Americans might be consuming fewer calories — and in doing so possibly reducing the obesity epidemic, according to new data on calorie consumption. In a country where sugary soft drinks and salty fast food fuel our bodies, the new data is hope for the future — pointing to the possibility that the obesity epidemic may have reached its peak in years past.

The study found that calorie consumption increased steadily over several decades, but has been dropping since 2003-2004. Even though one-third of Americans are obese, at least the last 10 years have shown that we’re eating slightly less than we did before. In addition, the data shows that the amount of soda Americans are drinking has declined by 25 percent since the late 90s — a significant drop in a country where Mountain Dew is often favored over water.

Overall, calorie consumption rates are declining for the first time since federal data began tracking it over 40 years ago, according to The New York Times. And the changes are impacting kids in a good way — with children eating less than they used to, possibly due to the anti-childhood obesity campaigns rolling out.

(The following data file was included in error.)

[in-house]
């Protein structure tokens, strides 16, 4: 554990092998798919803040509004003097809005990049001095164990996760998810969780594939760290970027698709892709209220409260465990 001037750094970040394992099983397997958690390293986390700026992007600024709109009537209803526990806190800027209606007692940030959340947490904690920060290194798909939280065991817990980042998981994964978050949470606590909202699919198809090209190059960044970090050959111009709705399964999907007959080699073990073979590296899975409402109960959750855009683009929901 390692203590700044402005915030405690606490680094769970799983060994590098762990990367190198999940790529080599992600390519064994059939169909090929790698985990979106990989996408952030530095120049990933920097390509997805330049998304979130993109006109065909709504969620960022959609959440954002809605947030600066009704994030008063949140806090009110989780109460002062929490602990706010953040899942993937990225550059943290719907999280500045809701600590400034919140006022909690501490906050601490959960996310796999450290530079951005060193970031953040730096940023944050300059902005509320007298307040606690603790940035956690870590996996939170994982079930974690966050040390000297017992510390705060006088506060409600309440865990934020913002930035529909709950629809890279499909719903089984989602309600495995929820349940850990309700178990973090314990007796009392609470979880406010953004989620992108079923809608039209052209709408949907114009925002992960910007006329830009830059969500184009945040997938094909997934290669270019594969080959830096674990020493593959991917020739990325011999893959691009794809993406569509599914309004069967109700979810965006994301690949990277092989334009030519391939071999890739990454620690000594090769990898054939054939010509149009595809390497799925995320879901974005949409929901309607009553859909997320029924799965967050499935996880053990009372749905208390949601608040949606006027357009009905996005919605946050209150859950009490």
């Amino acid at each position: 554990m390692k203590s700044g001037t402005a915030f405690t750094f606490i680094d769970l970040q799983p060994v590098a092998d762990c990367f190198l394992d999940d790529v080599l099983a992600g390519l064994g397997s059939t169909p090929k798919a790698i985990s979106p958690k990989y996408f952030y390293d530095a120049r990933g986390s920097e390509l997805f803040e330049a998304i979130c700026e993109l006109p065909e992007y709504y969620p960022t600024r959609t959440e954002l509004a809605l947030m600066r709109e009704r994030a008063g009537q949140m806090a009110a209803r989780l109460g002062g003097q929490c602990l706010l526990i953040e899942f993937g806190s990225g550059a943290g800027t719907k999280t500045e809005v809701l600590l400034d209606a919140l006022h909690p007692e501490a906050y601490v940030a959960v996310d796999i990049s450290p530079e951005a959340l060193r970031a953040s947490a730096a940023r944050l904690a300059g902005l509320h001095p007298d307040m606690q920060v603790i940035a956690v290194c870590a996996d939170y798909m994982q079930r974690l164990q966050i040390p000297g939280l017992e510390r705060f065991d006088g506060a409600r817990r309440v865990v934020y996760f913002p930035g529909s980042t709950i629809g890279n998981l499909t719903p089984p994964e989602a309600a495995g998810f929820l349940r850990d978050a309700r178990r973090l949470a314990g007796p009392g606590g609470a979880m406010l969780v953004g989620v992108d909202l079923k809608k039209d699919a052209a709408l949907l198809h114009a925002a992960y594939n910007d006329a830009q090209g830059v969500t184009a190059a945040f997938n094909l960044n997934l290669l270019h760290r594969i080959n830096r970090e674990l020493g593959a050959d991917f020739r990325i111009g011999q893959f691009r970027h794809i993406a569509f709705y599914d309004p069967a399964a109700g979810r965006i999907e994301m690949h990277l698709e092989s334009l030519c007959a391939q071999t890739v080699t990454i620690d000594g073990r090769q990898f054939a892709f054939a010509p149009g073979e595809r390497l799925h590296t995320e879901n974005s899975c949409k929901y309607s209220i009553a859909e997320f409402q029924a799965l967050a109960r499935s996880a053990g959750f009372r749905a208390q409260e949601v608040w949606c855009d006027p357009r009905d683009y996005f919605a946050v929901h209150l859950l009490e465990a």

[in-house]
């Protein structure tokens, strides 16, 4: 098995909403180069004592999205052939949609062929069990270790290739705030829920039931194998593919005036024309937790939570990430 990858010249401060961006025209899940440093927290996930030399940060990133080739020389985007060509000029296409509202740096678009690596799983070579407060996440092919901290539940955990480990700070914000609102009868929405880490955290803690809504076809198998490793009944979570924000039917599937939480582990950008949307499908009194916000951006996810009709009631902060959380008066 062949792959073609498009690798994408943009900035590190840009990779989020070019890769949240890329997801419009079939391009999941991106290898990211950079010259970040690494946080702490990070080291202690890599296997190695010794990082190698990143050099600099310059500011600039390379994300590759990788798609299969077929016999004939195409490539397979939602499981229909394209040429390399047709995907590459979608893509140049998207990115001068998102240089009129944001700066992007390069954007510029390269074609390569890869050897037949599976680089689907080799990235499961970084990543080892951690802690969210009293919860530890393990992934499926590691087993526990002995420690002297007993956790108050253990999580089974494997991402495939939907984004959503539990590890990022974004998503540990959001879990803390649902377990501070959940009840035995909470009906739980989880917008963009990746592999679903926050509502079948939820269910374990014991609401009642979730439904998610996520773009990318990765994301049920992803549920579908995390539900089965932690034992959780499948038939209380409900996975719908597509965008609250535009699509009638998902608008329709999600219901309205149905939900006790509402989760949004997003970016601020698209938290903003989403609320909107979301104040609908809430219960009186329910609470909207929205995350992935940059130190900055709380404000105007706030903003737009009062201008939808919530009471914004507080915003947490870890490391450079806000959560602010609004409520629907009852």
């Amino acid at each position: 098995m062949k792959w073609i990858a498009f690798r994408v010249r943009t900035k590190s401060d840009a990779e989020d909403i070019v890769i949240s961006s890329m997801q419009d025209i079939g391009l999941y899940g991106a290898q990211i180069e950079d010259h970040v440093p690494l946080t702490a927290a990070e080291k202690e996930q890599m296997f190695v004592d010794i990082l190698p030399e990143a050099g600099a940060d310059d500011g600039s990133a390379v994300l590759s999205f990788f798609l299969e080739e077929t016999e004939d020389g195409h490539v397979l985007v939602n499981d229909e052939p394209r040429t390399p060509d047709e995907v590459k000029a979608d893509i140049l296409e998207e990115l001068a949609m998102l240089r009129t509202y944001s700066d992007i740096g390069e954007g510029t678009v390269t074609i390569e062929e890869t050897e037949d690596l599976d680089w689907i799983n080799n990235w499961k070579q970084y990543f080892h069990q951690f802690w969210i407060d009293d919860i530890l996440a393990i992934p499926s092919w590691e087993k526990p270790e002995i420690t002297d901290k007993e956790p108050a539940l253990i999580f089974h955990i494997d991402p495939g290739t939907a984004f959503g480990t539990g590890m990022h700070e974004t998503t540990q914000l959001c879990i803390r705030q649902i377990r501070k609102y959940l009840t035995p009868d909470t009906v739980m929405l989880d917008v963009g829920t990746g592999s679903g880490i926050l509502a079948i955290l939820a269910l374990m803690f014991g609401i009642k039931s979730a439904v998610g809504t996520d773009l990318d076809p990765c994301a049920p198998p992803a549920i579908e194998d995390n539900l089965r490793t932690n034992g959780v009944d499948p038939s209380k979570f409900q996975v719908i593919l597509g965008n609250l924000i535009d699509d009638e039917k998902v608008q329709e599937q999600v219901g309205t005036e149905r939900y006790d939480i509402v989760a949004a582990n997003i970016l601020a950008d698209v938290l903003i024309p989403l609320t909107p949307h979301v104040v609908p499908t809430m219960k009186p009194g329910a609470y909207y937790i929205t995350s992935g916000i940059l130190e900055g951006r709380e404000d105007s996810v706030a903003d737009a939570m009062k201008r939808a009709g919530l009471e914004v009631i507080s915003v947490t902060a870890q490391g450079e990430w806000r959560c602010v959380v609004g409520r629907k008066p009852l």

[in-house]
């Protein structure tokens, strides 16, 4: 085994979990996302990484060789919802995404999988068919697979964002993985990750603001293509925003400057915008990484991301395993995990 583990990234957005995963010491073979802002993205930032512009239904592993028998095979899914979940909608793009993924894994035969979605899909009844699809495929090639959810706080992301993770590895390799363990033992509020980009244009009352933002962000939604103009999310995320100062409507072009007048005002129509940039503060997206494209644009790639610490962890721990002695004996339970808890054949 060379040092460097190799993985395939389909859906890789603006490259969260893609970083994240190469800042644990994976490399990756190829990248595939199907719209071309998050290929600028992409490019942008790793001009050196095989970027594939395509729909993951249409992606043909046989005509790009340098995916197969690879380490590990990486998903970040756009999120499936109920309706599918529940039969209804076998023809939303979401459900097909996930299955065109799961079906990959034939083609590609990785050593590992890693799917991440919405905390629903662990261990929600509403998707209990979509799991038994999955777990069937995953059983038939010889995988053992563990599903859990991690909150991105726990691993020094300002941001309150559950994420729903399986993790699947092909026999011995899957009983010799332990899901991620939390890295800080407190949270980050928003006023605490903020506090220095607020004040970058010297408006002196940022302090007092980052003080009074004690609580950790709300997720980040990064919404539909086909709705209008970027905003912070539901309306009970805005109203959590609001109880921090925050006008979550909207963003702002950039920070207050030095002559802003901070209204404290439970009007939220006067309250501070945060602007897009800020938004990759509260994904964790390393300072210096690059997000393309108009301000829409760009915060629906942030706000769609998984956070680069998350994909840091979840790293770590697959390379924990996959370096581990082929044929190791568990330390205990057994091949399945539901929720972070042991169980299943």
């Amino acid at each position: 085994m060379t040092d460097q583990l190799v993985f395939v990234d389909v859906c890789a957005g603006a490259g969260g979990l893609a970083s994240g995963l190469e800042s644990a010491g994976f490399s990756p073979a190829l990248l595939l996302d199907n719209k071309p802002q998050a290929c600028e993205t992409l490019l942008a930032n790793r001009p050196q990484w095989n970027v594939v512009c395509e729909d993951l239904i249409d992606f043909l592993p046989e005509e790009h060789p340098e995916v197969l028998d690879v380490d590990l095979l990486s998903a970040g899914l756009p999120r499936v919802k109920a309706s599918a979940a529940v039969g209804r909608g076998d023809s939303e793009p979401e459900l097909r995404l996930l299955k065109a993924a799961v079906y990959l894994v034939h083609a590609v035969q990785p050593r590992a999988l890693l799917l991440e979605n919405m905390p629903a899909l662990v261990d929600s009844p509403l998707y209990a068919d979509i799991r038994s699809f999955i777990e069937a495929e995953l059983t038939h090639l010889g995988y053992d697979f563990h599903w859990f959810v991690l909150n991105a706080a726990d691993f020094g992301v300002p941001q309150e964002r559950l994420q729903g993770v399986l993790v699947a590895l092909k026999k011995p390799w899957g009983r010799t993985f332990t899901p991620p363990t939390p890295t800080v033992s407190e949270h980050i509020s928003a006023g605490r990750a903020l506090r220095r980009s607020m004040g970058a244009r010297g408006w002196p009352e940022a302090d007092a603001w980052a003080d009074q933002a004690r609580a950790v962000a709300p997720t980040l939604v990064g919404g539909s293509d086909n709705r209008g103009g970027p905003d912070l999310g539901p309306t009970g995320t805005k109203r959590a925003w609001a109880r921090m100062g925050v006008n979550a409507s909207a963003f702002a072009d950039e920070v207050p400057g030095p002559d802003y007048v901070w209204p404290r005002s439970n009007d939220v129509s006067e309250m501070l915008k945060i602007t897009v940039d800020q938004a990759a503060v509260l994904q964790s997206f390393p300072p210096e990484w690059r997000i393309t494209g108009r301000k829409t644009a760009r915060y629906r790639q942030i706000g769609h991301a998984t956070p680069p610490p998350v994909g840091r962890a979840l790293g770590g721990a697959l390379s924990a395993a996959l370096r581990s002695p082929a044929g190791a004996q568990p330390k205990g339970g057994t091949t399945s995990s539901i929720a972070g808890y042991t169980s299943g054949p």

Calorie consumption in the U.S. has reportedly been decreasing for some time now, but that doesn’t always mean we’re getting healthier. In 2013, one of two CDC studies found that daily calories that came from fast food went down from 12.8 in 2003-2006 to 11.3 in 2007-2010. The second study found that boys aged 2-19 ate an average of 2,100 calories daily between 2009-2010, compared to an average of 2,258 calories daily in 1999-2000.

But public health experts believe that these slight decreases in calories won’t always translate to lower obesity rates. A bigger change needs to happen to fully overturn the damage. Another recent study found that obesity rates among people aged 55 or older were actually at an all-time high of 27.7 percent in 2014, rising from 27.1 percent in 2013 and 25.5 percent in 2008. That same study found that “obesity rates are highest in Southern and Midwestern states and lowest in Western and Northeastern states, a pattern that has persisted since we began measurement.”

It’s hard to track exactly how and what Americans are eating — and so we should take this new information with a grain of salt. We may be eating fewer calories, but it’s likely we’re eating just as much fast food and unhealthy options. Portion control, exercise, and choosing healthier options like water instead of soda can assist in fighting the obesity epidemic that continues to wreak havoc on the health of Americans and the health care system.

Source: Ford E, Dietz W. Trends in energy intake among adults in the United State findings from NHANES. The American Journal of Clinical Nutrition. 2015.